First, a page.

SHANGHAI — Global, and particularly American, consumers have become accustomed to inexpensive goods from China. Low-wage manufacturing for export has largely driven the Mainland’s economic juggernaut since its ascension to the World Trade Organization in 2001, as well as fueling consumption around the world.
But behind every $2 T-shirt lies the overworked, underpaid human face of a Chinese migrant worker.
In her new book, “The China Price: The True Cost of Chinese Competitive Advantage,” Alexandra Harney gives a voice to some of these workers. She tells of the pressures and aspirations that prompted them to join the hundreds of millions of workers migrating from rural China to the coastal manufacturing centers, the many tribulations and occasional triumphs they encounter there, and above all the abysmal labor conditions due to the “race to zero” in sourcing expenses.
“The China Price” was conceived in 2003 when Harney, then working for The Financial Times, interviewed a sweatshop worker in Zhuhai and realized such stories deserved telling. “I wanted to show American lives and Chinese hopes and dreams are not that different,” Harney said. “I profile ordinary Chinese people, dispelling the stereotypes and the political debate. The world and individuals are more complex than that. I look at the global supply chain on the human level.
“Americans don’t think of China’s Generation Y as being the same as their own, but in fact they are,” she argued. “China has a lot in common with the U.S….Shenzhen faces the same challenges as Ohio, of how to deal with globalization while minimizing social disruption. Like the U.S., like Italy, they are all struggling.” The book is aimed at both American companies that source from China and consumers, starting with an exploration of U.S. perceptions of China as a rising economic menace, and arguing throughout that both demographics should be willing to pay a premium for socially responsible manufacturing. Global morality aside, Harney points out, the manufacturers that cut corners on labor and environmental ethics are also the most likely to compromise on product safety and quality.
Moreover, the issues explored in “The China Price” are not unique to China, Harney explained. “[All of these problems are] not China-specific, it’s a supply chain problem. When China becomes expensive, it will continue on to Vietnam and Indonesia, so hopefully it can be addressed more before then.”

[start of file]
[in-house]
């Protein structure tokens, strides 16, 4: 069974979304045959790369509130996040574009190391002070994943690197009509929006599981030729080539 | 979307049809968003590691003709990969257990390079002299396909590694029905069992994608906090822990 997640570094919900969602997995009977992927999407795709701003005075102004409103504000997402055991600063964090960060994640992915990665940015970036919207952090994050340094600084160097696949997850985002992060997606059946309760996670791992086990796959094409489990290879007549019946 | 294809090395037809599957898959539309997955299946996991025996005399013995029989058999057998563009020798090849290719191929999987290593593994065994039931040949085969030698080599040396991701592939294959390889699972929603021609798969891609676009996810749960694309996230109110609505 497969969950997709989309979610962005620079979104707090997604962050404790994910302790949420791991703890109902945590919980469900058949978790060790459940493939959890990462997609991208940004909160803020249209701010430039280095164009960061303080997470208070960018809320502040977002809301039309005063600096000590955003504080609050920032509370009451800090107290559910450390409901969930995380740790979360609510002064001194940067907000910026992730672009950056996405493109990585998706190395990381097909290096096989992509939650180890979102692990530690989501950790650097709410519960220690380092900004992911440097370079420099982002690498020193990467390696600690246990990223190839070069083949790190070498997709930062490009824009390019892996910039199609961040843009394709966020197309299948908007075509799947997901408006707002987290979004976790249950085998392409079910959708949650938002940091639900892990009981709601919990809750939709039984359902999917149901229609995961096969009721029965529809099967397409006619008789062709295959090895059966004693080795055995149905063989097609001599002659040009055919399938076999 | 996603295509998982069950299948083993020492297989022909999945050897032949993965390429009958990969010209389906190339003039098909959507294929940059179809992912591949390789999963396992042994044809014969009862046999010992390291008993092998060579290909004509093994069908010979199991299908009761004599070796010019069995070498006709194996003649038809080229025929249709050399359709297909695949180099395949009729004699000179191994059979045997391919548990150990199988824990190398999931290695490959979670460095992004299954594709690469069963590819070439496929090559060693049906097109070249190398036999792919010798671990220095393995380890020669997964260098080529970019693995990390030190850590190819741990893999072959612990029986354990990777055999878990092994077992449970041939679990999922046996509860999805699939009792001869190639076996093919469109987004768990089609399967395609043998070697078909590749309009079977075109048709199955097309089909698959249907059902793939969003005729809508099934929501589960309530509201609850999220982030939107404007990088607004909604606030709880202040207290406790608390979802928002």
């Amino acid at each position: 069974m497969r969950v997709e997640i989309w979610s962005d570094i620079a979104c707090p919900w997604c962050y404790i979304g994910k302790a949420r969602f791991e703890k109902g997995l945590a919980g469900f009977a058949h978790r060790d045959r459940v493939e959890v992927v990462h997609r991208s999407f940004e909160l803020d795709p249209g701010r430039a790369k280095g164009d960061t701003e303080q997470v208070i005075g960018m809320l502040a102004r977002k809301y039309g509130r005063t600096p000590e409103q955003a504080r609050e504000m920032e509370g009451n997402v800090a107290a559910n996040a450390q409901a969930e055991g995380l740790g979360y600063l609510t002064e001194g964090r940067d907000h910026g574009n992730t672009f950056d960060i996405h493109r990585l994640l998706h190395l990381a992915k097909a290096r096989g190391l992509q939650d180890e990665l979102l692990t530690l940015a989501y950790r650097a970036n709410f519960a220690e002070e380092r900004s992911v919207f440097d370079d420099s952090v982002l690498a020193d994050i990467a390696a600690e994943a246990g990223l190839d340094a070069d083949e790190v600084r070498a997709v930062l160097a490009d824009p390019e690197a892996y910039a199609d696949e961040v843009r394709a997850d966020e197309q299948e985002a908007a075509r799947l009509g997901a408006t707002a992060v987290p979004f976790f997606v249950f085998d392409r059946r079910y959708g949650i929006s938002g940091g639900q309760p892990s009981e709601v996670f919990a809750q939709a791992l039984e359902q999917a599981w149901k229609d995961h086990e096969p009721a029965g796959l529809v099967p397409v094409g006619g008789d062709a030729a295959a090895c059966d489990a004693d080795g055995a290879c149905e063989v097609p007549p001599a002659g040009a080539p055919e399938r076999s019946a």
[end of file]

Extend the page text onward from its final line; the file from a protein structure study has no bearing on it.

She added, “Unpaid health care, education costs, environmental costs are all added into the China cost. The bill is global. Still, nowhere is as efficient as China.”
“The China Price” delineates these systemic problems, with a focus on labor abuses. After outlining the myriad American economic fears of China in particular and outsourcing in general, the book’s second chapter explores the evolution of American outsourcing and global trade over the past several decades. Then, Harney delves into the local meat of the China situation. The issues include:
l How many suppliers maintain parallel factories: For each clean, modern one with legal hours and pay to satisfy buyers, the same company can operate several run-down facilities with poor safety but that provide workers with coveted but illegal overtime and allow suppliers a profit margin in the face of low prices.
l How many manufacturers cook their books to pass buyer and government inspections, and how the government usually turns a blind eye.
l How the lack of safety precautions endangers the lives and health of over 200 million Chinese workers.
l How difficult it is for Chinese workers to seek redress when they or a relative are maimed or killed on the job.
l How small, illegal operations can provide a sole and tenuous lifeline to impoverished Chinese.
“Every factory manager has a thousand others to compete with, so they will do whatever it takes to survive. They make money while they can, never knowing when the opportunity will change. It’s part of the China price, they’re all trying to survive. Competition plus pressures domestically and internationally are intense,” Harney explained. “Surviving means [manufacturers] can’t make money by following the law. It is so widespread, it is normal. Even the coal mine owners doing illegal operations just want a better life for their kids. I can’t endorse what they do, but I understand why they do it. It’s a gold rush mentality, with coal in the ground.”